Architecture: preservation vs innovation
To state the obvious, I am not an architect, nor do I have even a gifted amateur’s knowledge of architecture. But I have had a lot of dealings with architects, some quite brilliant, and some less so. Amongst the brilliant I would count Andrzej Wejchert, who designed the Helix performing arts centre in DCU. If you look at his firm’s website, you get to see the Helix, inside and out, as the slide show progresses.
But some of my encounters with architects have been irritating. A few years ago I had to argue with the architect who was in charge of the refurbishment of my home – the architect concerned was totally unwilling to let either my wife or me decide how the kitchen should be arranged. What she had in mind was probably an interesting design, but impractical for a working kitchen. In the end I insisted on having my way, but I suspect she thought I was an imbecile or a Philistine or both.
But even worse than architects, in my experience, are people from local authority planning departments. In Ireland, this is because we suddenly came to realise that it is not ideal to destroy the country’s entire architectural heritage, having previously for decades demolished hundreds of valuable and beautiful buildings to replace them with concrete office blocks. When the realisation suddenly dawned that this was bad, the pendulum swung all the way to the other extreme. So for example, a friend of mine living in an early Victorian house was told he could not instal a downstairs bathroom because there would have been none there in Victorian days; and that was the sole reason.
Managing our architectural inventory is a really important task. Our buildings are what see, what we live in, what we work in, what we visit. They define our lives more than most other things. And this being so, they need to reflect who and what we are and to offer us something from our heritage and something for our future. We should sympathetically preserve our old buildings, but not make them all into museums; we should aim to point to the future, in both aesthetic and technological terms, in our new buildings, but not make them soulless and uninviting. And on the whole, we should avoid building pastiche.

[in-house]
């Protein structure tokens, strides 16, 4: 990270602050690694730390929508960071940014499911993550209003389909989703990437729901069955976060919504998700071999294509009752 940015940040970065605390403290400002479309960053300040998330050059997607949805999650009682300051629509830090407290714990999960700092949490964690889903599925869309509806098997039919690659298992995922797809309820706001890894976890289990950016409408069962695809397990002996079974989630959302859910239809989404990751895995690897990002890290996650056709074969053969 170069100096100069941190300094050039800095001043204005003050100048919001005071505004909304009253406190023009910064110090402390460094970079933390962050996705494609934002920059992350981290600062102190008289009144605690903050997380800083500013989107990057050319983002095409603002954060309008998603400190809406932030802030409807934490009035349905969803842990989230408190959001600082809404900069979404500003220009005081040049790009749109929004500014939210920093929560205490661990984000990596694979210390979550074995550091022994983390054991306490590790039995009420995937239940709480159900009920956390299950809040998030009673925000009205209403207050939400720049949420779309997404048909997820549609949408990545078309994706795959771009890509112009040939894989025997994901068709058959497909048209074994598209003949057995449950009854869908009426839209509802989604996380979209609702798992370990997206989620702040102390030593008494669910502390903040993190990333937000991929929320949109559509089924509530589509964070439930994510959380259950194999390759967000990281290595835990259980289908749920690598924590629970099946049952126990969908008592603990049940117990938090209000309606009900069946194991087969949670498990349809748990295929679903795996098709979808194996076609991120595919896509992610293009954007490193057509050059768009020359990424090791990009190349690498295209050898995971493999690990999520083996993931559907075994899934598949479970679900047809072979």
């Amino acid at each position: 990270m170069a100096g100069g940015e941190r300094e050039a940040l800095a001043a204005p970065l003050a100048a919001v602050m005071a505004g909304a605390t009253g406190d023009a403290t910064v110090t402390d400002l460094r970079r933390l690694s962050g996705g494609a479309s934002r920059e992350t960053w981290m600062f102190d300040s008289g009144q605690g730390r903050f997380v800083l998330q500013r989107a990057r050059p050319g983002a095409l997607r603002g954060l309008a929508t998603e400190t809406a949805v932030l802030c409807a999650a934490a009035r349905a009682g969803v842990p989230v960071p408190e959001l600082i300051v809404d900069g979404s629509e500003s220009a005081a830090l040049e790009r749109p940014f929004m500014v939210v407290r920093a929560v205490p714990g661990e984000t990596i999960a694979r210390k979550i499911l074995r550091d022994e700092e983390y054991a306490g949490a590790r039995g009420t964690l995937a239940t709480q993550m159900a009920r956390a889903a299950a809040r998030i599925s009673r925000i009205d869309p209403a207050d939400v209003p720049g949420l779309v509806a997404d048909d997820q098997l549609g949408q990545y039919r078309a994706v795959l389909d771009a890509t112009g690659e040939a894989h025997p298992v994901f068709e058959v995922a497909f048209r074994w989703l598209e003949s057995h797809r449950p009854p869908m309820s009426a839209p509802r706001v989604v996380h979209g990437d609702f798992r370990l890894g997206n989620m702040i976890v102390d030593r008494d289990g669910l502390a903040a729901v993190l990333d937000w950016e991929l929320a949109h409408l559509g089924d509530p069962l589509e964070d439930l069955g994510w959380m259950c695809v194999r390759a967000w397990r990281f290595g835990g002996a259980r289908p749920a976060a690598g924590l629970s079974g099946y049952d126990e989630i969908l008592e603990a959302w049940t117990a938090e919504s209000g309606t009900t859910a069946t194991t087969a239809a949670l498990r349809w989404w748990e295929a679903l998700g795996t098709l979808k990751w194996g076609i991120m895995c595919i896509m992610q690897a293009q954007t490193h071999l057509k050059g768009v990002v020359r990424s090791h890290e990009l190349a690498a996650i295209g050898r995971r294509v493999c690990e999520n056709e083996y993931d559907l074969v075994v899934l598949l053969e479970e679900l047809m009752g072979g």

It may be hard to say this, but Ireland has a stock of houses and buildings constructed during the decades when the country was poor and uncertain of itself which, in truth, ought not to survive to the next generation. But we also have some buildings that demonstrate confidence and curiosity that works, such as Busaras (the bus station in Dublin), or the government buildings along Kildare Street. And we have the designers and architects who have the imagination, guts and innovative instincts to give us buildings for the future that will stand the test of time.Explore posts in the same categories: culture, society comment below, or link to this permanent URL from your own site.